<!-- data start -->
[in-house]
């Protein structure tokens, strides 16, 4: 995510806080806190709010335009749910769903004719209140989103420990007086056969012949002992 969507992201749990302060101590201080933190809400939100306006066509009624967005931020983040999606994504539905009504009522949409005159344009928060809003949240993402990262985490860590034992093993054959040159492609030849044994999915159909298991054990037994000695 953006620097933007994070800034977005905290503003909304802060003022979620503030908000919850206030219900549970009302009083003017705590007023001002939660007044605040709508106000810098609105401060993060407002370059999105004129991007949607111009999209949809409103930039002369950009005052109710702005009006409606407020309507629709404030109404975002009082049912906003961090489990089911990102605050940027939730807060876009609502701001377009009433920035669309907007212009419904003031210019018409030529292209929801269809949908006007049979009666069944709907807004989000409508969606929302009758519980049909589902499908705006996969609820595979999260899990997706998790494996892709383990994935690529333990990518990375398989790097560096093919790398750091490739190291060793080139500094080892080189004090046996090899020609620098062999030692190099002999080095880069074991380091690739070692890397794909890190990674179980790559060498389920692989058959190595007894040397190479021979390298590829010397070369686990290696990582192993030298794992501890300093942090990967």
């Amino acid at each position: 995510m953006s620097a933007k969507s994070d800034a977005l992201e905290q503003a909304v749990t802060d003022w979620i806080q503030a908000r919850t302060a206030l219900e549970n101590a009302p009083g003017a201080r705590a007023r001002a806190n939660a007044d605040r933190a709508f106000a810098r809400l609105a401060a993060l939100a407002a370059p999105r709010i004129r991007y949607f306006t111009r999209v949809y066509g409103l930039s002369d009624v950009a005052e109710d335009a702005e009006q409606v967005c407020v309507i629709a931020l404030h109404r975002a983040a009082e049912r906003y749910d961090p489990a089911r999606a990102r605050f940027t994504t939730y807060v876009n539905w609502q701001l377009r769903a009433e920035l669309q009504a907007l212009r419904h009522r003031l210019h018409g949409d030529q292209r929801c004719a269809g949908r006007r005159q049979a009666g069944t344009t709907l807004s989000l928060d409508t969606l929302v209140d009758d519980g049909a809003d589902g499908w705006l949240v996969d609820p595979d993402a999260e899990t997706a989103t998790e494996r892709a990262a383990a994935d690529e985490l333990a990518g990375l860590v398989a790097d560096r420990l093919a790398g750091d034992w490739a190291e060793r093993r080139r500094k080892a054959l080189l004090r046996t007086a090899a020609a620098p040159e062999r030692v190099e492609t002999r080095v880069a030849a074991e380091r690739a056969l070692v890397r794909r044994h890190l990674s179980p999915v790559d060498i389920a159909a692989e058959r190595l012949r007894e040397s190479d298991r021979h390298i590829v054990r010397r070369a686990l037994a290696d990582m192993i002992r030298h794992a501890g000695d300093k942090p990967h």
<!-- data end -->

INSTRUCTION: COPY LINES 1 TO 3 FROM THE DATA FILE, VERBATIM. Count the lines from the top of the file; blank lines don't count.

[in-house]
């Protein structure tokens, strides 16, 4: 995510806080806190709010335009749910769903004719209140989103420990007086056969012949002992 969507992201749990302060101590201080933190809400939100306006066509009624967005931020983040999606994504539905009504009522949409005159344009928060809003949240993402990262985490860590034992093993054959040159492609030849044994999915159909298991054990037994000695 953006620097933007994070800034977005905290503003909304802060003022979620503030908000919850206030219900549970009302009083003017705590007023001002939660007044605040709508106000810098609105401060993060407002370059999105004129991007949607111009999209949809409103930039002369950009005052109710702005009006409606407020309507629709404030109404975002009082049912906003961090489990089911990102605050940027939730807060876009609502701001377009009433920035669309907007212009419904003031210019018409030529292209929801269809949908006007049979009666069944709907807004989000409508969606929302009758519980049909589902499908705006996969609820595979999260899990997706998790494996892709383990994935690529333990990518990375398989790097560096093919790398750091490739190291060793080139500094080892080189004090046996090899020609620098062999030692190099002999080095880069074991380091690739070692890397794909890190990674179980790559060498389920692989058959190595007894040397190479021979390298590829010397070369686990290696990582192993030298794992501890300093942090990967």
């Amino acid at each position: 995510m953006s620097a933007k969507s994070d800034a977005l992201e905290q503003a909304v749990t802060d003022w979620i806080q503030a908000r919850t302060a206030l219900e549970n101590a009302p009083g003017a201080r705590a007023r001002a806190n939660a007044d605040r933190a709508f106000a810098r809400l609105a401060a993060l939100a407002a370059p999105r709010i004129r991007y949607f306006t111009r999209v949809y066509g409103l930039s002369d009624v950009a005052e109710d335009a702005e009006q409606v967005c407020v309507i629709a931020l404030h109404r975002a983040a009082e049912r906003y749910d961090p489990a089911r999606a990102r605050f940027t994504t939730y807060v876009n539905w609502q701001l377009r769903a009433e920035l669309q009504a907007l212009r419904h009522r003031l210019h018409g949409d030529q292209r929801c004719a269809g949908r006007r005159q049979a009666g069944t344009t709907l807004s989000l928060d409508t969606l929302v209140d009758d519980g049909a809003d589902g499908w705006l949240v996969d609820p595979d993402a999260e899990t997706a989103t998790e494996r892709a990262a383990a994935d690529e985490l333990a990518g990375l860590v398989a790097d560096r420990l093919a790398g750091d034992w490739a190291e060793r093993r080139r500094k080892a054959l080189l004090r046996t007086a090899a020609a620098p040159e062999r030692v190099e492609t002999r080095v880069a030849a074991e380091r690739a056969l070692v890397r794909r044994h890190l990674s179980p999915v790559d060498i389920a159909a692989e058959r190595l012949r007894e040397s190479d298991r021979h390298i590829v054990r010397r070369a686990l037994a290696d990582m192993i002992r030298h794992a501890g000695d300093k942090p990967h």